Dataset on Working conditions and stressors and perceived mental health among Iranian healthcare workers

Published: 14 July 2022| Version 2 | DOI: 10.17632/ccdppxc6pb.2
Alireza Dehdashti, Farin Fatemi,
, Fatemeh Paknazar


The survey’s data aimed at collecting information on topics reflecting occupational risk factors and mental health among hospital nurses during the Covid-19 pandemic. We collected data on variables including gender, marital status, employment status, occupational health training, evaluation of work environment stressors, fear of Covid-19, and occupational burnout constructs, specifically reflecting emotional exhaustion, depersonalization, and personal accomplishment. Processing of the collected data highlights factors related to working conditions, occupational burnout domains, and the links between personal and work-related factors and perceived mental health variables. Data from this study may be reused to provide invaluable resource for researcher, and workplace well-being units to better understand nurses’ working conditions and health outcomes in hospital settings.


Steps to reproduce

In our survey, we collected data from university teaching hospitals to determine the incidence of burnout, scores and levels of each burnout dimension, and the association of risk factors with burnout symptoms. nurses were invited to participate through workplace well-being units. Standard questionnaires were used to assemble data on occupational burnout domains, workload, feel of fear from Covid-19. We conducted a pilot data collection prior to the main survey to test the nurses’ reaction and the duration needed to fill designed parts of the instrument. Self- administered questionnaires were distributed in person among hospital nurses. Participants were instructed that the survey concerned with working stressors and mental health symptoms and would take twenty minutes to fill the questionnaire. Prior to completing questionnaire, respondents assured that their information will be kept confidential and they provided informed consent. We asked participants to answer demographic questions and rate their responses to burnout symptoms, workload, and feeling of fear in Likert scales. We collected data anonymously and coded them to ensure confidentiality. The investigators involved in collecting data were trained to record and categorize data in a consistent way so that the data can be replicated in the future. Manual Data entries were double-checked for errors.To achieve the objectives, the research team defined the content that are valid measures of the variables such as burnout, task load, and feeling of fear. The questionnaires were assessed for their validity and reliability. Analyses were conducted using IBM-SPSS version 22 statistics software.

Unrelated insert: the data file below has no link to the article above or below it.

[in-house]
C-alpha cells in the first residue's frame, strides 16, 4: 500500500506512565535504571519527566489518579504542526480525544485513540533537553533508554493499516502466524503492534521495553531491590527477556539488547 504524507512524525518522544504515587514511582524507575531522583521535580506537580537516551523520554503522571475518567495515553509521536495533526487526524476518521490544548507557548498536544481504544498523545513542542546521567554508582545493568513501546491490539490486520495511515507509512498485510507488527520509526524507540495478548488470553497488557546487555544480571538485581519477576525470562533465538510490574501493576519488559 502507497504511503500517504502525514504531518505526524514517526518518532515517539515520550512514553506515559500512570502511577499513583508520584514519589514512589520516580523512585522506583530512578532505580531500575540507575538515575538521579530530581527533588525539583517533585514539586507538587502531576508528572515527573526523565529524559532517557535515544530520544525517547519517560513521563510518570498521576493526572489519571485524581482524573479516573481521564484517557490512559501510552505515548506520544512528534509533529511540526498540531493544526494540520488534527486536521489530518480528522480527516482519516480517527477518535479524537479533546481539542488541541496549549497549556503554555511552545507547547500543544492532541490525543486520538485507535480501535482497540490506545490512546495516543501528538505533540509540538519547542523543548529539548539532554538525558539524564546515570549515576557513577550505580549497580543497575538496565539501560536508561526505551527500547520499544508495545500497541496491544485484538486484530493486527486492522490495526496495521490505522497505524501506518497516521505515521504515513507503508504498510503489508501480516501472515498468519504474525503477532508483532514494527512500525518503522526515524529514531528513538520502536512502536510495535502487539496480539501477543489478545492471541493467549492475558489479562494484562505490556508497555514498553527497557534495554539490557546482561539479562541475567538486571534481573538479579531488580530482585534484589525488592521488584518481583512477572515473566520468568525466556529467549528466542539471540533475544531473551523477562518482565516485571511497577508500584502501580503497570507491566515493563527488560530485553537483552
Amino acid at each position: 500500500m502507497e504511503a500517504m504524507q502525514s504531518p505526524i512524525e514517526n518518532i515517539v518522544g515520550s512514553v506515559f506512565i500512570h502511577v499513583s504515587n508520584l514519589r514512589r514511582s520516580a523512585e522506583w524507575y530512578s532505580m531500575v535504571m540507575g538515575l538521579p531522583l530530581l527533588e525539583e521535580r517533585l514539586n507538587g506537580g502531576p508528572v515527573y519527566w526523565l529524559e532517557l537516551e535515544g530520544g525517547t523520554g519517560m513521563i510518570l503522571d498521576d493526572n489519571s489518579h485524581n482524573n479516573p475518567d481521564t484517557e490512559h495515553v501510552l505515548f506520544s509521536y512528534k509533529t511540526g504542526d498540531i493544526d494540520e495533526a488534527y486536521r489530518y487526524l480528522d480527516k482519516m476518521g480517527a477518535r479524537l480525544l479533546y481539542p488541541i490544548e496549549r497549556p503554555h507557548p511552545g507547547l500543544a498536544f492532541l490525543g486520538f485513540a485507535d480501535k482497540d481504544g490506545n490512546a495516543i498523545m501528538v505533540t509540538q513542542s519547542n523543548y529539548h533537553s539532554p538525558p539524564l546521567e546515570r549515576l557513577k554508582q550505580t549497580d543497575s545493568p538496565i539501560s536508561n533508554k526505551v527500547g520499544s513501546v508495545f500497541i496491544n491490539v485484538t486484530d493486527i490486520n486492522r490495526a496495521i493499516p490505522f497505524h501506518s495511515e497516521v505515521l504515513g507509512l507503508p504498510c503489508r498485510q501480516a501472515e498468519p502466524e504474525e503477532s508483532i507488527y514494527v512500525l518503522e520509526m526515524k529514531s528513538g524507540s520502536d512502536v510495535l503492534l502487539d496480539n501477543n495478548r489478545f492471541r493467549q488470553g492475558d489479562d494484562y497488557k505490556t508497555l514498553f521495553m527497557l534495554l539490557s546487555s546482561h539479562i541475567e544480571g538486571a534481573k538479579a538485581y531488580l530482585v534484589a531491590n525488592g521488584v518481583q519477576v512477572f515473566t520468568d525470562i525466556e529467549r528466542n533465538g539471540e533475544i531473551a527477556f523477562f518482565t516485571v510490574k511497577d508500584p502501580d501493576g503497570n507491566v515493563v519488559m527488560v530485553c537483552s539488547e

Semnan University of Medical Sciences and Health Services


Health in the Workplace